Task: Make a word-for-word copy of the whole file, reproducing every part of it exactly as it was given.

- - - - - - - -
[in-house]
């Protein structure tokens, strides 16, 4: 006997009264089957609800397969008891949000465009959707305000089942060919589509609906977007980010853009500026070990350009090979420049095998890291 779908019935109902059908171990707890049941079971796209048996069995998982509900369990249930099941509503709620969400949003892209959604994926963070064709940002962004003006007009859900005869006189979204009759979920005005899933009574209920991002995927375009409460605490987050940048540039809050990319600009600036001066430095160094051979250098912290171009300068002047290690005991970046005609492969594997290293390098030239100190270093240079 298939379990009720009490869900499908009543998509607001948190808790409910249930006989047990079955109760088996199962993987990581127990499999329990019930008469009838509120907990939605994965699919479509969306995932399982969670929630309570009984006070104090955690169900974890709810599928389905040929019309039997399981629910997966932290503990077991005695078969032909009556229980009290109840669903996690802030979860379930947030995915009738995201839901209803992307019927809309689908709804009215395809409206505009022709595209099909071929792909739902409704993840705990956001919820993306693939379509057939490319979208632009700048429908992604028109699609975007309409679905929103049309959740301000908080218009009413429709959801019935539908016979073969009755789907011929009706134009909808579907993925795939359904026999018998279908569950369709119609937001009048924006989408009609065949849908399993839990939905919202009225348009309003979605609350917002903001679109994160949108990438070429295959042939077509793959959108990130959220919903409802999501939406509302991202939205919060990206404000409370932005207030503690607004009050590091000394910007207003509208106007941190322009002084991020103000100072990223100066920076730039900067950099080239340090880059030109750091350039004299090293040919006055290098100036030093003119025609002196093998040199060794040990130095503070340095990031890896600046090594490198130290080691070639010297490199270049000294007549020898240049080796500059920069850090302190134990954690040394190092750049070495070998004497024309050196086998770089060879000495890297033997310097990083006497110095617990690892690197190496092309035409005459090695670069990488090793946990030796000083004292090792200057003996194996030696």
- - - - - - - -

[in-house]
């Protein structure tokens, strides 16, 4: 006997009264089957609800397969008891949000465009959707305000089942060919589509609906977007980010853009500026070990350009090979420049095998890291 779908019935109902059908171990707890049941079971796209048996069995998982509900369990249930099941509503709620969400949003892209959604994926963070064709940002962004003006007009859900005869006189979204009759979920005005899933009574209920991002995927375009409460605490987050940048540039809050990319600009600036001066430095160094051979250098912290171009300068002047290690005991970046005609492969594997290293390098030239100190270093240079 298939379990009720009490869900499908009543998509607001948190808790409910249930006989047990079955109760088996199962993987990581127990499999329990019930008469009838509120907990939605994965699919479509969306995932399982969670929630309570009984006070104090955690169900974890709810599928389905040929019309039997399981629910997966932290503990077991005695078969032909009556229980009290109840669903996690802030979860379930947030995915009738995201839901209803992307019927809309689908709804009215395809409206505009022709595209099909071929792909739902409704993840705990956001919820993306693939379509057939490319979208632009700048429908992604028109699609975007309409679905929103049309959740301000908080218009009413429709959801019935539908016979073969009755789907011929009706134009909808579907993925795939359904026999018998279908569950369709119609937001009048924006989408009609065949849908399993839990939905919202009225348009309003979605609350917002903001679109994160949108990438070429295959042939077509793959959108990130959220919903409802999501939406509302991202939205919060990206404000409370932005207030503690607004009050590091000394910007207003509208106007941190322009002084991020103000100072990223100066920076730039900067950099080239340090880059030109750091350039004299090293040919006055290098100036030093003119025609002196093998040199060794040990130095503070340095990031890896600046090594490198130290080691070639010297490199270049000294007549020898240049080796500059920069850090302190134990954690040394190092750049070495070998004497024309050196086998770089060879000495890297033997310097990083006497110095617990690892690197190496092309035409005459090695670069990488090793946990030796000083004292090792200057003996194996030696």